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BlackRock Commentary: Pockets of value in stocks as rates rise

Wei Li – Global Chief Investment Strategist, Kurt Reiman – Senior Strategist for North America, and Michel Dilmanian – Investment Strategist all forming part of the BlackRock Investment Institute, share their insights on global economy, markets and geopolitics. Their views are theirs alone and are not intended to be construed as investment advice.

Key Points

Value vs, growth: We think value stocks can outperform as interest rates head higher. Regions and sectors help us find quality within value and growth at a reasonable price.

Market backdrop: Stocks slid after the Federal Reserve’s preferred inflation gauge showed persistently high inflation, reinforcing why we see more rate hikes ahead. 

Week ahead: We see a tight labor market in the euro area keeping core inflation elevated. China’s services PMI should show the economy’s rapid restart is playing out.

Growth stocks have led the U.S. equity rally so far this year, halting outperformance in 2022 by value equities. We believe value stocks can resume their climb as major central banks keep interest rates higher for longer. Higher rates reduce the value of future cash flows, weighing more on growth stocks and reinforcing our developed market equities underweight. Underneath that, our sector and region preferences tilt to value with quality attributes and growth at a reasonable price.

Value vs. Growth

The new regime is not a typical business cycle and requires a new playbook. That applies to equity style factors, too, in our view. Value stocks – or those seen as undervalued relative to fundamentals – lagged growth stocks for much of the past decade (left chart). That switched abruptly in 2022 when central banks started rapidly tightening policy – only to be followed by a value dip early this year on hopes for policy easing (right chart). We think value can regain the lead. Why? Higher interest rates and inflation, and a steeper yield curve. That all favors value over growth, in our view. It’s not about choosing one factor over another: Factors mean different things to different people, and the composition of factors also changes over time. Case in point: The healthcare sector is now a modest overweight in the MSCI USA Value index compared with an underweight in 2008.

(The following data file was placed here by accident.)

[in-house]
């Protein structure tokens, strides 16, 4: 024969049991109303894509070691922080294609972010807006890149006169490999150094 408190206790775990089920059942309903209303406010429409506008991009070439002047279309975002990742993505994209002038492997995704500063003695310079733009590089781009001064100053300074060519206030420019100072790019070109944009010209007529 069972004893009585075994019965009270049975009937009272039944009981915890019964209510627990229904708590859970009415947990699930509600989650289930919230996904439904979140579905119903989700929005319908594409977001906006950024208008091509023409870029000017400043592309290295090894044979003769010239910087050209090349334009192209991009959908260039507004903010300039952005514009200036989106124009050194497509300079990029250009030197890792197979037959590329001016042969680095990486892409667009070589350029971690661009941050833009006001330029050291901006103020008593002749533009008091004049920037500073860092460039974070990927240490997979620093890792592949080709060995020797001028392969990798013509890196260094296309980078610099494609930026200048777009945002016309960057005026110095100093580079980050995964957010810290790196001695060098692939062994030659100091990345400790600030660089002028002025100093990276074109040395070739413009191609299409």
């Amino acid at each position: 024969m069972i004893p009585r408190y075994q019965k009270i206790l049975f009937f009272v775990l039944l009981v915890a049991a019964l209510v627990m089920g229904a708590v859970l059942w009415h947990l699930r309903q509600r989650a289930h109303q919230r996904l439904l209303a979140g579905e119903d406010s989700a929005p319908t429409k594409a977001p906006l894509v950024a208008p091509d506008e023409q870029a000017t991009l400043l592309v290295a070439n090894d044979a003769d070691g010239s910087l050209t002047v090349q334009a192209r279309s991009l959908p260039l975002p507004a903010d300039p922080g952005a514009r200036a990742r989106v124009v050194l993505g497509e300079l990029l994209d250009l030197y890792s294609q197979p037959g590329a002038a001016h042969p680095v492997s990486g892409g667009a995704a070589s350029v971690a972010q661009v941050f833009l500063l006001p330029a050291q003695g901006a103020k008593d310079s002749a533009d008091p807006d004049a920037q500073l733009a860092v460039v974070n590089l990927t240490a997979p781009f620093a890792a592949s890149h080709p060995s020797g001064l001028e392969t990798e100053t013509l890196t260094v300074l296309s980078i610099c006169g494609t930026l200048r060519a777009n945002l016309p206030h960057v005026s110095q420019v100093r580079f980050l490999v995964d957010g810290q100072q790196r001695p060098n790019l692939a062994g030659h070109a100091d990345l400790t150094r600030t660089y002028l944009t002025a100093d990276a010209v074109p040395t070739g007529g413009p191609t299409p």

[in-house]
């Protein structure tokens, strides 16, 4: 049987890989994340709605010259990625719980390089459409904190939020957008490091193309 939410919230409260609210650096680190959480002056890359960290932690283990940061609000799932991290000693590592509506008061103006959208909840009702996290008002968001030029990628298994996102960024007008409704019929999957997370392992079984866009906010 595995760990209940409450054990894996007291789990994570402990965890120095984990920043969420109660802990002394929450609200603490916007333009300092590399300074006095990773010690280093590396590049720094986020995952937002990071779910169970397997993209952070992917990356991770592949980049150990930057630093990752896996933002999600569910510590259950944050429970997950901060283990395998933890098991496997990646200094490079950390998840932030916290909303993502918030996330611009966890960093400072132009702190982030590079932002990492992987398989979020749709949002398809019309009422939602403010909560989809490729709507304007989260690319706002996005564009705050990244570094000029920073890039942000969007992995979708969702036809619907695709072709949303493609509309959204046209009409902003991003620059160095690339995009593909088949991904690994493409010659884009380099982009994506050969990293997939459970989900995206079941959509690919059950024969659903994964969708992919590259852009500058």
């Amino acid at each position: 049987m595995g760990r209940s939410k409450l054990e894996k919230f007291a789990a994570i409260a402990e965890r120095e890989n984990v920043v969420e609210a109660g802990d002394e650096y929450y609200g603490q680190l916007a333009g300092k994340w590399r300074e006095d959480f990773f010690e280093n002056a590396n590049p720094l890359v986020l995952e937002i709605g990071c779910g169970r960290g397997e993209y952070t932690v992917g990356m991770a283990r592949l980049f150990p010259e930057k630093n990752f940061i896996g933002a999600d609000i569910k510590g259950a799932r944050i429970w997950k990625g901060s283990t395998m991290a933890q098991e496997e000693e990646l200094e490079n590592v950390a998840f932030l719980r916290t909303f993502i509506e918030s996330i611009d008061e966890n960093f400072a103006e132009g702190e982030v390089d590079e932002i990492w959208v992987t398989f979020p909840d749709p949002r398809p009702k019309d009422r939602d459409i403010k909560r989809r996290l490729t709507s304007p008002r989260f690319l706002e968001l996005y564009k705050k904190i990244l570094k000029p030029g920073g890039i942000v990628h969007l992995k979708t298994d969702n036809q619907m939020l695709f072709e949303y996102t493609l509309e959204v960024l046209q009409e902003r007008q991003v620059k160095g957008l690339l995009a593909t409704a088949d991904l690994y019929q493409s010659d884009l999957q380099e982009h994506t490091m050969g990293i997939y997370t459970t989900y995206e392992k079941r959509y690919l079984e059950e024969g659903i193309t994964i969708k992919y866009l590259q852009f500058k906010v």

Our macro view supports a case for value over growth. Higher interest rates feed into higher discount rates, making future cash flows of growth stocks less attractive. We also think persistent inflation is likely to lead investors to demand more compensation for holding long-term government bonds, driving yields higher. Value tends to outperform when the yield curve steepens, we find. While value historically underperforms heading into recession because capital-intensive companies can’t respond quickly to changing cycles, we think that could be different in this atypical economic cycle. Value is still attractive after being beaten down for so long. Companies in the value bucket have also had time to prepare for a well-telegraphed downturn. Case in point: Many banks have already provisioned for losses in advance of a recession. Lastly, we expect a mild recession, so we think the performance impact is likely to be softer on value companies than in past cycles.